British Columbia reported that one inmate has been held in segregation for 125 days. Overall, 117 inmates are currently being held in segregation, out of a total of 2,690 inmates. A correctional ministry spokesperson said that an assistant deputy warden at the jail is required to “visit and examine all inmates in segregation” and that inmates “have the ability to request a meeting with the warden at any time.”

Saskatchewan corrections spokesperson Drew Wilby wouldn’t say how long inmates in segregation were being held, saying that information would have to be accessed through an access to information request because “with the way our current data management systems operate, it would take significant time and work to pull that together.”

The best they could do, said Wilby, was provide a “snapshot” of the number of inmates held on two different days this year and last year.

On June 8 of this year, there were 83 inmates being held in administrative segregation, and 25 held in disciplinary segregation. Wilby did not respond to repeated email requests for further information, despite having opened the emails.

A spokesperson for Manitoba’s corrections ministry reported that as of early November, there were 178 inmates being held in segregation, out of a general prison population of 2,503. However, the province is unique because it defines ‘segregation’ as different from ‘isolation.’

“About 60% of all segregated inmates in Manitoba are managed in a group setting and often access the same privileges and conditions as the rest of the population in the correctional facility,” the spokesperson wrote.

Like Saskatchewan, Manitoba does not keep (or does not make public) long-term statistics on how many provincial inmates are kept in solitary nor for how long.

East of Ontario, jails seem to have little trouble following their own guidelines on segregation, for the most part.

Quebec reported that over the last year, the maximum number of days an inmate spent in segregation was 35, and the average amount of time from 2.5 to 3.5 days. A spokesperson said that over the last year there were 2,895 instances of solitary confinement, but the department didn’t break those down by number of inmates.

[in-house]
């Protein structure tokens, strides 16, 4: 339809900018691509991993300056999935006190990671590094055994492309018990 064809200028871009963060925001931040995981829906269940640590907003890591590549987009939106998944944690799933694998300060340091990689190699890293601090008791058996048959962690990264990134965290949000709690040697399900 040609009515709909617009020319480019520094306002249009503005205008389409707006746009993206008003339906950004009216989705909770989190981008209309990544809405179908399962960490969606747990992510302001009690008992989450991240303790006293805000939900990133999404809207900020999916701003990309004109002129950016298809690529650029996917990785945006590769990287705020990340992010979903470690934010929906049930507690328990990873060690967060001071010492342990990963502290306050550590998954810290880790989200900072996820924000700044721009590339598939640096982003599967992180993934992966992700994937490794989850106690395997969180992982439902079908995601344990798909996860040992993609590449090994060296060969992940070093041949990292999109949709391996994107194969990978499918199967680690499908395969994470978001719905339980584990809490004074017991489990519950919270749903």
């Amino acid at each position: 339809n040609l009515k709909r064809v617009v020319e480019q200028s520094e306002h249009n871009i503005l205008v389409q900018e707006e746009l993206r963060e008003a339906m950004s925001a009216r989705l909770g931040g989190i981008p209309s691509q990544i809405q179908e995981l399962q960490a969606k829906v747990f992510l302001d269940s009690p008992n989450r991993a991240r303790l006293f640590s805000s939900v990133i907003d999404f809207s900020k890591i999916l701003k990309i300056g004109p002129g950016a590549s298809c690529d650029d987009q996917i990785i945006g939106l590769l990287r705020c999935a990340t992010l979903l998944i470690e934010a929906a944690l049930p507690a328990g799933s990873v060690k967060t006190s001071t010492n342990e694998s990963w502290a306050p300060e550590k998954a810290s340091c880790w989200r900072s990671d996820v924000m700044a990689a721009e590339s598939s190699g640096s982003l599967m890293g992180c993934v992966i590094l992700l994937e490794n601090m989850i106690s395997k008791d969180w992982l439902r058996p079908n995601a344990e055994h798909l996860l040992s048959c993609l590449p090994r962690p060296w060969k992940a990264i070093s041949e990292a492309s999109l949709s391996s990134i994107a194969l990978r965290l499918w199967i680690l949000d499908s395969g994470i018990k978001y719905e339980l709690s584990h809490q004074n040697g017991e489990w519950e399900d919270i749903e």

In Nova Scotia, the maximum time an inmate is allowed to be held in segregation has been lowered from 15 to 10 days, and requires the director of corrections to sign off each time this happens. The department said that during the second week of November, there were 15 offenders kept in segregation out of a total of 466 offenders; the average length of stay was six days, and the maximum was 14 days. There has never been an offender in the provincial jails there held for more than one year in segregation.

Prince Edward Island is the only jurisdiction in Canada that claims it currently has zero inmates in segregation. Newfoundland says it currently is holding two inmates on administrative segregation. One for just under five months, and another for just over five months.

There are currently six inmates in the Northwest Territories held in segregation for both administrative and disciplinary reasons, and have been there for several days at most. A spokesperson for Yukon said the territory’s corrections department could not provide figures until the recently elected government was sworn in.

Cover: Photo by Frank Gunn/The Canadian Press